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Israelis Back in Bomb Shelters
Bomb Shelter at a kibbutz in northern Israel
by Judy Lash Balint
July 13, 2006

This morning dawned with an odd sight for Jerusalem in July. Cloudy skies. The grey pall over the city reflects the new reality that greets us this morning, the fast day of the 17th of Tammuz--the day that marks the breaching of the walls of Jerusalem in 586 BCE by the Roman army leading up to the destruction of the Temple three weeks later on Tisha B'Av.

The Three Weeks is traditionally a period of heaviness, sadness, reflecting a deep sense of loss. This year as the Three Weeks get underway, funerals of eight young Israelis have already started. Three more are missing, in the hands of Hizbollah and Hamas. And once again, after a respite of six short years after the withdrawal from Lebanon, Israelis in the north are waking up in bomb shelters. Bomb shelters that were officially cleaned out and closed when Ehud Barak told the nation that they would never be needed again.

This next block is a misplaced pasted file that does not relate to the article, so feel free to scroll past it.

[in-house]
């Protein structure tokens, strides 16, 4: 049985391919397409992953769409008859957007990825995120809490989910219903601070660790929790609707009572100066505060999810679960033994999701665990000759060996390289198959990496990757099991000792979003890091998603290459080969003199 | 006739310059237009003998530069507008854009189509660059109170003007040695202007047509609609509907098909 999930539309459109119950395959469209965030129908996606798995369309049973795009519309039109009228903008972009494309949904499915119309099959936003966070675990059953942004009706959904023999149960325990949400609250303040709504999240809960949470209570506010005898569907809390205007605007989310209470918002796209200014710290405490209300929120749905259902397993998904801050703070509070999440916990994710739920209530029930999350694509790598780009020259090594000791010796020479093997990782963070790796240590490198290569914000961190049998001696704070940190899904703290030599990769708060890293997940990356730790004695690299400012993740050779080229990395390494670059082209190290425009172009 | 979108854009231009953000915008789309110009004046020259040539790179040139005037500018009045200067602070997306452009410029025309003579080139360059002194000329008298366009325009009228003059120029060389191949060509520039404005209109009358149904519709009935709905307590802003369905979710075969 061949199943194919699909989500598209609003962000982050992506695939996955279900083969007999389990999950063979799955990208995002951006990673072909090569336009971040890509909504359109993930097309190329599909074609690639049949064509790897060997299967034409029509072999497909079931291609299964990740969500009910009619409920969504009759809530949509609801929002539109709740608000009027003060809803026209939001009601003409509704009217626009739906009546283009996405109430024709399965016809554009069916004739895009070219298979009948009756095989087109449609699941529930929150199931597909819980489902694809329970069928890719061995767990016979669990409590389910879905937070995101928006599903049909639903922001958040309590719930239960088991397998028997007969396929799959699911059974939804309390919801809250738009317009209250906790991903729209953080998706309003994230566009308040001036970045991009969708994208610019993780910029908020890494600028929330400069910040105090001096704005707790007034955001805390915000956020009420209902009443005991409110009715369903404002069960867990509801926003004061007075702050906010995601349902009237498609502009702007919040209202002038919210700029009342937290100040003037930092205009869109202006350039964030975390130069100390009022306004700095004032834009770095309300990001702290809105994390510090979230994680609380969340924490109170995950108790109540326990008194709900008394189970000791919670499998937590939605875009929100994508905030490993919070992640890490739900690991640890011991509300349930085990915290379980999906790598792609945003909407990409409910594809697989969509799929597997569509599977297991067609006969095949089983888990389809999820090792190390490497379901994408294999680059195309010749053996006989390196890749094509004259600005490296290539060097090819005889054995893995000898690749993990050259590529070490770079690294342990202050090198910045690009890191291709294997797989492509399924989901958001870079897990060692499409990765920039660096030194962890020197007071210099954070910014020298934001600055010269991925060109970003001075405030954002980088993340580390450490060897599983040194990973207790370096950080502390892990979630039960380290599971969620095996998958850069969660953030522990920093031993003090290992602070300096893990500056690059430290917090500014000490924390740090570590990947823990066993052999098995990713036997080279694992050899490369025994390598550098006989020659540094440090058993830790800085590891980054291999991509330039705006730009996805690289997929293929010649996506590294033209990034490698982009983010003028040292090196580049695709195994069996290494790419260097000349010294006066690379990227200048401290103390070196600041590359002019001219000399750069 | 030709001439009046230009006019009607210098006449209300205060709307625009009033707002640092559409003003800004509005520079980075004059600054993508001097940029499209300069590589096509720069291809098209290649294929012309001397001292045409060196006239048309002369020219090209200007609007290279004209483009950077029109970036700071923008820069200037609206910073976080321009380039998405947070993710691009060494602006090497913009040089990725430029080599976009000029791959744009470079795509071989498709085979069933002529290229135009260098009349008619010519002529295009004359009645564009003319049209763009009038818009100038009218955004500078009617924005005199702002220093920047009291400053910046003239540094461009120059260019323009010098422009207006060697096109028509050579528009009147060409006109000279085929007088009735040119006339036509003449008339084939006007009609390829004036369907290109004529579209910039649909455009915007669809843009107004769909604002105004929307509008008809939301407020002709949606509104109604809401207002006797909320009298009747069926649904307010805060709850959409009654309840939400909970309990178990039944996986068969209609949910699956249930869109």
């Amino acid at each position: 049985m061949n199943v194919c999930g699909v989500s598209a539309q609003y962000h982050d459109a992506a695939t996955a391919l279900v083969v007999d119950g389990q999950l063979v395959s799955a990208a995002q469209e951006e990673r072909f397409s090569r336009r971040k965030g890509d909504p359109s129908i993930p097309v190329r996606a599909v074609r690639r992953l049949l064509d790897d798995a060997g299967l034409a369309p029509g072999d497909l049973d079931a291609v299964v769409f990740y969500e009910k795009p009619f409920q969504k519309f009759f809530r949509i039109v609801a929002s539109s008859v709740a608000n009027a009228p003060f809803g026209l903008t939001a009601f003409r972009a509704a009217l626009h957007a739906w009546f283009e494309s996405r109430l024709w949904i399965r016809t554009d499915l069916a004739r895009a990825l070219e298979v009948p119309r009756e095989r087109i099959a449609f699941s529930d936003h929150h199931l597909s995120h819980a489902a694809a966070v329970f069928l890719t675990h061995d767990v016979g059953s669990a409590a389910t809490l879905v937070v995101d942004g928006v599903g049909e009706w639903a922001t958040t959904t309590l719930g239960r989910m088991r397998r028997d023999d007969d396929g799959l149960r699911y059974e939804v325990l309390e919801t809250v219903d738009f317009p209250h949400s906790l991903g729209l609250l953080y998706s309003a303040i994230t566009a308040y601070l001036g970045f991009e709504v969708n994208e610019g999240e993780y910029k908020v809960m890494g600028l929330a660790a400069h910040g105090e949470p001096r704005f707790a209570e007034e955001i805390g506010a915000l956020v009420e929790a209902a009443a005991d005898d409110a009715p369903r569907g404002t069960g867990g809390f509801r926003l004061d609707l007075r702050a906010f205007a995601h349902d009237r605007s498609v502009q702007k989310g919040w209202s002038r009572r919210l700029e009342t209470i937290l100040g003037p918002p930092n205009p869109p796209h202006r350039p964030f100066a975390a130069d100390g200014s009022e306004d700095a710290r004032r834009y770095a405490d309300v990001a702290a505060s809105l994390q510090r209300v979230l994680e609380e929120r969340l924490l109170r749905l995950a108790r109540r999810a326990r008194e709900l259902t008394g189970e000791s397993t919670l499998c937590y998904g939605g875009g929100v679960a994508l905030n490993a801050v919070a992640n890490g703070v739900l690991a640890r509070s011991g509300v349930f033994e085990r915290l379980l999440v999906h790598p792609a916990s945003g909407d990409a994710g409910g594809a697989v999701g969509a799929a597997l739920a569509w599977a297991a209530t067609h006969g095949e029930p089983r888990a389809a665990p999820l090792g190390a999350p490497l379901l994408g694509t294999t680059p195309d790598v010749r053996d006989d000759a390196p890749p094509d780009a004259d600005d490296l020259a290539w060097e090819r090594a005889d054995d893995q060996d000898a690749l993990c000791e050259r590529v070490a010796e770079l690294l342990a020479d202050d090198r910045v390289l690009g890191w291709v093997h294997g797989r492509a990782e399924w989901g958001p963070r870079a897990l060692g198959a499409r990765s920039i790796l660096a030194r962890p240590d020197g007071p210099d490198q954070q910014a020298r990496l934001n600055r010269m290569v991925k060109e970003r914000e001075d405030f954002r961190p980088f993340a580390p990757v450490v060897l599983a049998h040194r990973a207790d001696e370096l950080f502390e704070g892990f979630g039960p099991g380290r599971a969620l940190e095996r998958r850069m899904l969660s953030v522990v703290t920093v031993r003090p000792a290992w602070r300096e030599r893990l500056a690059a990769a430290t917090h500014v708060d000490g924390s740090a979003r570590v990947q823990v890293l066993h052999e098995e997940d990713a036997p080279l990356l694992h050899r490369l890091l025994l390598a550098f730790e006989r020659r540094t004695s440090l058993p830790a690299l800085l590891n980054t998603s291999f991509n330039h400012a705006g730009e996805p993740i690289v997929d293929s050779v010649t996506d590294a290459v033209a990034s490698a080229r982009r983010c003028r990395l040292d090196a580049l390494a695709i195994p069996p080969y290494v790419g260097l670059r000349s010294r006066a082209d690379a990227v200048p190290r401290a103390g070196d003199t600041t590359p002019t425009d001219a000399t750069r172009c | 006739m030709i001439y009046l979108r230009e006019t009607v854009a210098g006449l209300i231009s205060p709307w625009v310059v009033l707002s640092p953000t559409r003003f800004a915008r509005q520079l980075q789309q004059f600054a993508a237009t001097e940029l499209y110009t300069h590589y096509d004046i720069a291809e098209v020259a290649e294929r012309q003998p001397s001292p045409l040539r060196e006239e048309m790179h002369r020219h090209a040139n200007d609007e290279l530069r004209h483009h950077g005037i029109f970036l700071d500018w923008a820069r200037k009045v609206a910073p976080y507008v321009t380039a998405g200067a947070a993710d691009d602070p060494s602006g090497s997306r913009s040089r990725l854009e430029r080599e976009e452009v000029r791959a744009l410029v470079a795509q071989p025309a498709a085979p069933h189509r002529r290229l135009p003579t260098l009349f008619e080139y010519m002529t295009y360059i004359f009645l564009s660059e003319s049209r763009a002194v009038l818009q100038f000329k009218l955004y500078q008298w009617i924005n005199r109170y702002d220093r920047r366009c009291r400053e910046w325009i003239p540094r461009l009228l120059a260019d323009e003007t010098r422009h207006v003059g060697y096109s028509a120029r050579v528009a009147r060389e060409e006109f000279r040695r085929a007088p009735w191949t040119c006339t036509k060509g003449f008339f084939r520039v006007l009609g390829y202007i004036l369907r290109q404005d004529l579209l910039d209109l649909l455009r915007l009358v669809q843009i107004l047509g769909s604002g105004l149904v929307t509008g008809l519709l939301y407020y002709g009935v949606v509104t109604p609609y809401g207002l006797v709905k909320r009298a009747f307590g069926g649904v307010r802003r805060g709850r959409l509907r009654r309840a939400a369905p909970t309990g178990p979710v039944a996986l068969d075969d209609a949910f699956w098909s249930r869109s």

As the morning wears on, the barrage of Katyushas continues: In one attack in the northern coastal town of Nahariya, one woman is killed and scores injures. The rockets reach the pastoral village of Rosh Pina for the first time in decades (no injuries reported).

There's a call-up underway for an entire division of army reserves--that's anyone up to the age of 45. People in Raanana report constant northward flyovers of Israeli jets.

I'm heading up to the eastern Golan for Shabbat--to Alonei Habashan, the closest Israeli community to the Syrian border. We'll see how long it will take for Syria, that holds Hizbollah's puppet strings along with Iran, to get involved.

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